SiteLock LLC v. GoDaddy.com

Decision Date02 March 2022
Docket NumberCV-19-02746-PHX-DWL
CourtU.S. District Court — District of Arizona
PartiesSiteLock LLC, Plaintiff, v. GoDaddy.com LLC, Defendant.
ORDER

Dominic W. Lanza, United States District Judge.

In 2013, Plaintiff SiteLock LLC (SiteLock) and Defendant GoDaddy.com LLC (GoDaddy) entered into a contract (the “Reseller Agreement”) under which GoDaddy agreed to promote and sell SiteLock's website security services to GoDaddy's customers. In this action, SiteLock accuses GoDaddy of various contractual breaches, as well as Lanham Act and related state-law violations.

Now pending before the Court are four motions: (1) GoDaddy's motion for summary judgment (Doc. 340); (2) SiteLock's motion for partial summary judgment (Doc. 341); (3) SiteLock's motion for sanctions (Doc. 348); and (4) GoDaddy's motion to exclude certain opinions of Dr Steven Kursh (Doc. 356). For the following reasons, both summary judgment motions are granted in part and denied in part, SiteLock's motion for sanctions is granted, and GoDaddy's motion to exclude is denied.

BACKGROUND
I. Factual Background

The facts summarized below, and detailed throughout this order, are taken from the parties' summary judgment submissions and other documents in the record. The facts are uncontroverted unless otherwise noted.

GoDaddy “offers a wide array of website-related services, including domain registration, web hosting, and virtual private servers, to millions of customers around the world.” (Doc. 13 ¶ 2.) SiteLock “offers website security services to customers, including small businesses, ” and “sells its services by offering annual or monthly subscriptions to its customers.” (Doc. 1 ¶ 1.)

As summarized in earlier orders, the gist of the complaint is that “SiteLock and GoDaddy entered into a contract under which GoDaddy agreed to market and sell SiteLock's website security services. When a GoDaddy customer would purchase a SiteLock subscription and then take the additional step of activating that subscription, GoDaddy would remit a portion of the sale proceeds to SiteLock. When a GoDaddy customer would purchase a SiteLock subscription but then fail to activate it, GoDaddy would not remit any of the sale proceeds to SiteLock. One of the disputed issues in this case is whether GoDaddy was required by the parties' contract to remit payment to SiteLock in this latter circumstance-SiteLock says yes, GoDaddy says no.” (Doc. 248 at 4.) In addition to this and other contract-based claims, the complaint asserts Lanham Act and state-law unfair competition claims premised on the allegation that GoDaddy misused SiteLock's trademark. (Doc. 1 ¶¶ 72-85.)

II. The Claims

In Count One of the complaint, entitled “Breach of Contract (Refusal to Remit Payment for Orders of SiteLock Subscriptions), ” SiteLock alleges that the Reseller Agreement “requires GoDaddy to pay SiteLock each time a customer orders a subscription to SiteLock's services. The Agreement does not condition GoDaddy's obligation to pay SiteLock on whether the customer subsequently activates or uses SiteLock's services.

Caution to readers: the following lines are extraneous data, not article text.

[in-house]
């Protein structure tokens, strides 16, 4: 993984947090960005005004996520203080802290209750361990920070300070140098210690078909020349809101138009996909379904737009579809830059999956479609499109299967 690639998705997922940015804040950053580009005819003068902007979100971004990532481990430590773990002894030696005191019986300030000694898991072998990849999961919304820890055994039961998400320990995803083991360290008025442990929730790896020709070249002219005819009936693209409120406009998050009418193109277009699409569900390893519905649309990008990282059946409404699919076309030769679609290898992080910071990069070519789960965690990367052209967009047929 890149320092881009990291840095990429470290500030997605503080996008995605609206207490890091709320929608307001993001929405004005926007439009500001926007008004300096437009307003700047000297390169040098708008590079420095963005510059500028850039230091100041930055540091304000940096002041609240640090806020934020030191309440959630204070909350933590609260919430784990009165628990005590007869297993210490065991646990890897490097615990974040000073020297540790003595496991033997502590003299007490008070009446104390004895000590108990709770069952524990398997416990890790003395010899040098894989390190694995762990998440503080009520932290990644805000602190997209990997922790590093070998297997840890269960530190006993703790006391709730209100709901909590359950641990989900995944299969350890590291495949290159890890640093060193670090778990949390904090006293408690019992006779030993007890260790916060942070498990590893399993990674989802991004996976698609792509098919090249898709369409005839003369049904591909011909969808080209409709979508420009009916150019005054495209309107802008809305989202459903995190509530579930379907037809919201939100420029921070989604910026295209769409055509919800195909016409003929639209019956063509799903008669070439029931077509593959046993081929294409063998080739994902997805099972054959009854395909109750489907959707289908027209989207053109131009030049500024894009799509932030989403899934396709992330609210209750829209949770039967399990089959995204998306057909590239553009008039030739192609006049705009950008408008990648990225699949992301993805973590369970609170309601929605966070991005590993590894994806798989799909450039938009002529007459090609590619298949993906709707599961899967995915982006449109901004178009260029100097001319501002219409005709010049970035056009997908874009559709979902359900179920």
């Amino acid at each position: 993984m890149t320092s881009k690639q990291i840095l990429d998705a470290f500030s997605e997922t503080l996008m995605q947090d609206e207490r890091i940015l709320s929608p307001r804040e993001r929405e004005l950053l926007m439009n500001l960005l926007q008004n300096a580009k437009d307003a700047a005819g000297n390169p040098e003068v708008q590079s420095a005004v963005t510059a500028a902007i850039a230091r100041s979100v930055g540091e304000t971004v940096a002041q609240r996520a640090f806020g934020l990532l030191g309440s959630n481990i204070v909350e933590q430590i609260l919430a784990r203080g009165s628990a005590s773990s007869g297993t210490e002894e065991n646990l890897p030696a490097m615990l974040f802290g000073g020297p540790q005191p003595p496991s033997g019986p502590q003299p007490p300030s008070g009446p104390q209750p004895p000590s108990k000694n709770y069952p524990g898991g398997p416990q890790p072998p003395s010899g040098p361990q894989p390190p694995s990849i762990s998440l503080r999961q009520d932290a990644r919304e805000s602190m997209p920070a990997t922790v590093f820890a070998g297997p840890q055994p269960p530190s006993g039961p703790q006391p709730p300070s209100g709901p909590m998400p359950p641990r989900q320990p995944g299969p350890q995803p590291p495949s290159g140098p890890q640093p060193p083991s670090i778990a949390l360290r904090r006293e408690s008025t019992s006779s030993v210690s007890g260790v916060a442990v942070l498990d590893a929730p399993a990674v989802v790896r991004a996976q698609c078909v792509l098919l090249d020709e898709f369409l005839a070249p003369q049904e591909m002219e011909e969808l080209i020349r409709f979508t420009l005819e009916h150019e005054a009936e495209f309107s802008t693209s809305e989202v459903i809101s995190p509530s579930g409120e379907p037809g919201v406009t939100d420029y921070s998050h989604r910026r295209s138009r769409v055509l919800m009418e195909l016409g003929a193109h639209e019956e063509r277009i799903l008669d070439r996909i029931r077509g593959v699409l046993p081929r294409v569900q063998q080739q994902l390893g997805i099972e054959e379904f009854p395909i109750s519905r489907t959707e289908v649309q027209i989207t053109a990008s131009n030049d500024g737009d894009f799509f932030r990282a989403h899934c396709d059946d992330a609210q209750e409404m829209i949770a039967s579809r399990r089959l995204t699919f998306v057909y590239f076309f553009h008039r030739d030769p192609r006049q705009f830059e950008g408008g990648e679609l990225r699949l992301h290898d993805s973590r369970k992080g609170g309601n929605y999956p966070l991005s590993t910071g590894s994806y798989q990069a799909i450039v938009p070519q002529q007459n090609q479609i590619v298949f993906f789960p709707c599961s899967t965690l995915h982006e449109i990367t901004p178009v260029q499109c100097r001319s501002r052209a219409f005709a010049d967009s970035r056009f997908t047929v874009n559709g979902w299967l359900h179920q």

GoDaddy materially breached the Agreement by failing to pay SiteLock for each order of a SiteLock subscription and by taking the other actions described [within the Complaint].” (Id. ¶¶ 48-49.)

In Count Two, entitled “Breach of Contract (Violation of Reporting Obligations), ” SiteLock alleges that the Reseller Agreement “requires GoDaddy to ‘provide tracking and reporting [to SiteLock] of all sign-ups related to this Agreement' and that GoDaddy breached this requirement “by failing to provide tracking or reporting of sign-ups related to the Agreement.” (Id. ¶¶ 52, 54.)

In Count Three, entitled “Breach of Contract (Breach of Third Addendum), ” SiteLock alleges that [t]he Third Addendum [to the Reseller Agreement] provides that GoDaddy ‘will enable activation of SiteLock Basic, Professional, and Premium as part of the setup process for [GoDaddy's] cPanel shared hosting products by November 1, 2016' and that GoDaddy breached this requirement “by failing to enable activation of SiteLock's services as part of the setup process for GoDaddy's cPanel shared hosting products by November 1, 2016 (or thereafter).” (Id. ¶¶ 59-60.)

In Count Four, entitled “Breach of Contract (Promotion of Competing Service), ” SiteLock alleges that the Reseller Agreement “requires GoDaddy to ‘endeavor to promote [SiteLock's] services' and that GoDaddy breached this requirement “by promoting GoDaddy's own competing website security service, Sucuri, and using SiteLock's trademark to redirect customers who clicked on a link for SiteLock's services to a page promoting Sucuri.” (Id. ¶¶ 63-64.)

In Count Five, entitled “Unjust Enrichment, ” SiteLock alleges that “GoDaddy's practice of pocketing payments it received for SiteLock's services directly enriched GoDaddy at the expense of SiteLock. GoDaddy's practice of pocketing payments it received for a service offered by another company was unjustified and unjust.” (Id. ¶¶ 69-70.)